"A lot of times, it's housewives or other people who just want to make a little extra money," says Linda Hayden, an operations specialist at the census office in Jeffersonville.
Just to the north of Jeffersonville is a 6,300-acre Indiana Army ammunition complex that is being converted into the River Ridge Industrial Park. Congress conveyed the land to the River Ridge Development Authority in 1998. The authority wants to attract auto parts plants, fabricated steel manufacturers, food processing firms and companies that need large warehouse space.
Capstone Realty Co. recently paid $2 million for 67 acres on the southern portion of the property. It wants to build 1.2 million square feet of industrial warehouse space.
The authority has set a goal to sell and develop at least 30-50 acres a year for the next decade. In the second decade, the authority hopes to develop about 75 acres a year.
"There are so many old Army grounds in the country, but most of them are in rural areas," says Marc Elliott, head of the River Ridge Redevelopment Authority. "The advantage here is that we have a huge piece of property in a metropolitan area that is ripe for development."
Jeffersonville also is jazzing up its riverfront area, offering tax abatement as an incentive. New restaurants like Rocky's By the River and the Buckhead Mountain Grill sit on the banks of the Ohio. Large windows offer diners a great view of the river and downtown Louisville.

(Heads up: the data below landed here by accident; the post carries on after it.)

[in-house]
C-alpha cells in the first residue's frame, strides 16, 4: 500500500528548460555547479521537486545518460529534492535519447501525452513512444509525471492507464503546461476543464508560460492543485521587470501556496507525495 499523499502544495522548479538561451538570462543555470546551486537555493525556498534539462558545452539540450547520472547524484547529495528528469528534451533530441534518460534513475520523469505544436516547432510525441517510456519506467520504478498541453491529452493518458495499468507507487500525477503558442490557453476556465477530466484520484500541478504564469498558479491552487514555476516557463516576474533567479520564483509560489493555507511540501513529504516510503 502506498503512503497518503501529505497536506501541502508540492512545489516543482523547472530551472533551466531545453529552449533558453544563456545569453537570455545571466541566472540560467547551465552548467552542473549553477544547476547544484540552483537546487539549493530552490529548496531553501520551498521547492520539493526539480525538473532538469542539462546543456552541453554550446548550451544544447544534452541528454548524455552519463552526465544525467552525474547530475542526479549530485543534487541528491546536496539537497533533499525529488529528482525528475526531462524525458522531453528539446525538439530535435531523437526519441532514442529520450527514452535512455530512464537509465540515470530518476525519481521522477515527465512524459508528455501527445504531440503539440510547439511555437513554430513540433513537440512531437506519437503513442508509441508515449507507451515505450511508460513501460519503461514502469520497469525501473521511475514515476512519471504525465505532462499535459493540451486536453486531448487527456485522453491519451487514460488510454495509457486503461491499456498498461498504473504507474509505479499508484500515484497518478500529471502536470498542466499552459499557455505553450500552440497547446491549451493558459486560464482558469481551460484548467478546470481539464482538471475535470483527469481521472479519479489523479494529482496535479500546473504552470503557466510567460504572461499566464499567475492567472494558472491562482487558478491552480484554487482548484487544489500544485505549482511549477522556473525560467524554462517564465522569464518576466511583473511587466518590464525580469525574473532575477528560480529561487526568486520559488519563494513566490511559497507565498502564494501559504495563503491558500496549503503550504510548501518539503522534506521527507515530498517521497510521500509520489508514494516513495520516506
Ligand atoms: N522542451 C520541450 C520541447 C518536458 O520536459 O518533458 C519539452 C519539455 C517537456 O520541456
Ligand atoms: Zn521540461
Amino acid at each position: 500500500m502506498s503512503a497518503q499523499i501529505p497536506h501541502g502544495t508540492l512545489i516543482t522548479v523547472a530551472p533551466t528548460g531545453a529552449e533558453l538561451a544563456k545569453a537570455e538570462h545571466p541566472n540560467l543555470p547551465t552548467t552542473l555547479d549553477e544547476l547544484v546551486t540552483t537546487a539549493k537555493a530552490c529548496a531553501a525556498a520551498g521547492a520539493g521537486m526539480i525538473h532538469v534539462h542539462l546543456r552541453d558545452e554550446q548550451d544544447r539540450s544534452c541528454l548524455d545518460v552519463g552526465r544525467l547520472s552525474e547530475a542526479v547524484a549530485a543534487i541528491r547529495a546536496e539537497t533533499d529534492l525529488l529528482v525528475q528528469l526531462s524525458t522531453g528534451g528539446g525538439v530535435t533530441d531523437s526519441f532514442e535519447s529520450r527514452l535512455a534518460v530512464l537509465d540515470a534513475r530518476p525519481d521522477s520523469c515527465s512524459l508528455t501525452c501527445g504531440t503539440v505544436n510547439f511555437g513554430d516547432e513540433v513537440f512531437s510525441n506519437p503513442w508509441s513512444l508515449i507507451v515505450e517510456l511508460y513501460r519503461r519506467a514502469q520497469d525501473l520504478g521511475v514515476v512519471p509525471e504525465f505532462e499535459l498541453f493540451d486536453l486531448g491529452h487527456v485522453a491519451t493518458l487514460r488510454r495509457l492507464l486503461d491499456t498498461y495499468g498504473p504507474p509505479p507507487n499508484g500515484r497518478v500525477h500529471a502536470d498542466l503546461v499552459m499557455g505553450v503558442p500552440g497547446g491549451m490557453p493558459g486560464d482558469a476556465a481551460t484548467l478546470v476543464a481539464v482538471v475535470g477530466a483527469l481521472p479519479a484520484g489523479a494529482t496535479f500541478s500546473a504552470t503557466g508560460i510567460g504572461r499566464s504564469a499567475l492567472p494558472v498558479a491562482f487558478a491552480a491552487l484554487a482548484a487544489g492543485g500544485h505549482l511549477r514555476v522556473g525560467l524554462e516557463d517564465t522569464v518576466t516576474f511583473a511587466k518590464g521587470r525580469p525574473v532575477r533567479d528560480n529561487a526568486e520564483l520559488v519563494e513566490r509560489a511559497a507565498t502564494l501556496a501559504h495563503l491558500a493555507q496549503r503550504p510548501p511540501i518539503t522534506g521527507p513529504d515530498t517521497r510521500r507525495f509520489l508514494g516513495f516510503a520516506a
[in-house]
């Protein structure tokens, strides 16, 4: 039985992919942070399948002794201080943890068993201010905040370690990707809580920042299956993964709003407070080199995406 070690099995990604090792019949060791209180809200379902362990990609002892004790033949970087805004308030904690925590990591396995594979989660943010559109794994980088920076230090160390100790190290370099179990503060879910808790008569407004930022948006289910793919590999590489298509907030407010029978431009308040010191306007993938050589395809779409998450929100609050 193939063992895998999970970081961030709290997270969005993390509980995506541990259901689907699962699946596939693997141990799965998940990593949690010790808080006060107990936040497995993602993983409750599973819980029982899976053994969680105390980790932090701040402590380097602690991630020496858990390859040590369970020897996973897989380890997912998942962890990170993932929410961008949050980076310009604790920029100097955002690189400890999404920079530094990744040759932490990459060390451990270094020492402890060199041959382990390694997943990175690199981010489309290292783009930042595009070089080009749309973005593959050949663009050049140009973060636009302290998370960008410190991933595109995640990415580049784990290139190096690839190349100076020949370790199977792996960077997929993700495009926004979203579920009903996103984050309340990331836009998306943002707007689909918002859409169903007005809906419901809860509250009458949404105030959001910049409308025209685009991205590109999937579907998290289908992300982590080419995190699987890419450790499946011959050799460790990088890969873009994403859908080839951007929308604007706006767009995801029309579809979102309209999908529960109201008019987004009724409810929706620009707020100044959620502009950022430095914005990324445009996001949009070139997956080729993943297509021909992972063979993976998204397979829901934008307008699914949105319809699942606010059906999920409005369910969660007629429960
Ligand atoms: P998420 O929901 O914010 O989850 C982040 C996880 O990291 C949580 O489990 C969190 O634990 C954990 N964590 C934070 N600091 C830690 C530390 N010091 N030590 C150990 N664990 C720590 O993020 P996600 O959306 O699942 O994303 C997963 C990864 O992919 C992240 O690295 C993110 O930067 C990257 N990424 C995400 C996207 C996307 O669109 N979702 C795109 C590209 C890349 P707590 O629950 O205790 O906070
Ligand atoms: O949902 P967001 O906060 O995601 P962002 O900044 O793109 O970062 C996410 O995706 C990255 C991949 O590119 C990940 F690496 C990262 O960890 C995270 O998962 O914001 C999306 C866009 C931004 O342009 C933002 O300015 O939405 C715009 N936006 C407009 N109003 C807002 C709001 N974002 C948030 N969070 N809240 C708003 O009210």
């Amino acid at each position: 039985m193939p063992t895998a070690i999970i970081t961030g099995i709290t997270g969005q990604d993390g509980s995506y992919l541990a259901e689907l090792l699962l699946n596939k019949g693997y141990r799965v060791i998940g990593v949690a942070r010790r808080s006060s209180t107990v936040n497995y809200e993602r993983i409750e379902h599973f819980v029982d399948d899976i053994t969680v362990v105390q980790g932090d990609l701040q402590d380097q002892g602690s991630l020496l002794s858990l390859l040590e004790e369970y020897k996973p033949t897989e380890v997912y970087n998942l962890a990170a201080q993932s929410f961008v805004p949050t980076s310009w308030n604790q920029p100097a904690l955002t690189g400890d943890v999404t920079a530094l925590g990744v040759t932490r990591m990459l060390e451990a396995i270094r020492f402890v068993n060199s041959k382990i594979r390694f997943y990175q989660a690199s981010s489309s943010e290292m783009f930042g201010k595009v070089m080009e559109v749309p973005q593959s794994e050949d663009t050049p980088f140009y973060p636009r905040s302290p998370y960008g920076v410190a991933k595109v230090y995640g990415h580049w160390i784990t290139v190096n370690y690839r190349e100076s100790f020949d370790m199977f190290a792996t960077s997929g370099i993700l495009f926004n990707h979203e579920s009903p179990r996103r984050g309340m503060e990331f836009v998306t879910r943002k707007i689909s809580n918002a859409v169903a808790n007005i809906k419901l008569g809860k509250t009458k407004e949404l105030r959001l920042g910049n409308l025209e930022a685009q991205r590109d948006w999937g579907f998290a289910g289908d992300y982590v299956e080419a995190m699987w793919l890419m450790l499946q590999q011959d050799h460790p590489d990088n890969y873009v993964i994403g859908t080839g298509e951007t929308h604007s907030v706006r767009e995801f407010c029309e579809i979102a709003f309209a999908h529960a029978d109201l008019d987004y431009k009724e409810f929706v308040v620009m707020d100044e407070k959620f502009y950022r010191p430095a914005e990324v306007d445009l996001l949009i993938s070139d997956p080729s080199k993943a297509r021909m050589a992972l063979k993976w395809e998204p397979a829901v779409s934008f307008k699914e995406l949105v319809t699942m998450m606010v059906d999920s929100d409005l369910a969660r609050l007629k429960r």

"For a long time, if you had anything ugly, you put it down by the riverfront," says Paul Coomes, who is an economist at the University of Louisville. "Now, that's changing."
In historic downtown Jeffersonville, business owners sponsor a farmer's market, outdoor movie showings and concerts in Warder Park. Jeffersonville Main Street, a nonprofit development group, funds the Front Porch Project, which helps businesses secure grants for exterior improvements.
"Our biggest goal is to get people to come downtown and to shop at the mom-and-pop shops," says Jay Ellis, executive director of Jeffersonville Main Street. "Is it working? Well, I've been here 10 years, and I know downtown used to be a lot quieter than it is now."
Despite the improvements, Jeffersonville may suffer from a bit of an identity crisis. Besides being overshadowed by Louisville, it sits side by side with two other cities in this bend of the river—Clarksville to the north and New Albany to the west.
"You really can't tell the difference from one town to another," says Norman Pfau, the president and CEO of George Pfau's Sons Co. Inc., in Jeffersonville, a company that turns animal fats into industrial lubricants. "I kind of think of them as one city."
Bill White, the president and chief executive officer of 1st Independence Bank in Jeffersonville, says the three towns complement one another. In general, despite some bad news like the Colgate-Palmolive announcement, White calls the southern Indiana economy "vibrant."
Clarksville has several big-box developments, White says. New Albany has built strip malls. Jeffersonville, he says, "seems to be a little more progressive. Jeffersonville has this interesting mix of older industries like Jeffboat, but it also is making progress along the riverfront and downtown area. At one time, it was more of a blue-collar, factory town, I think. You can't say that now."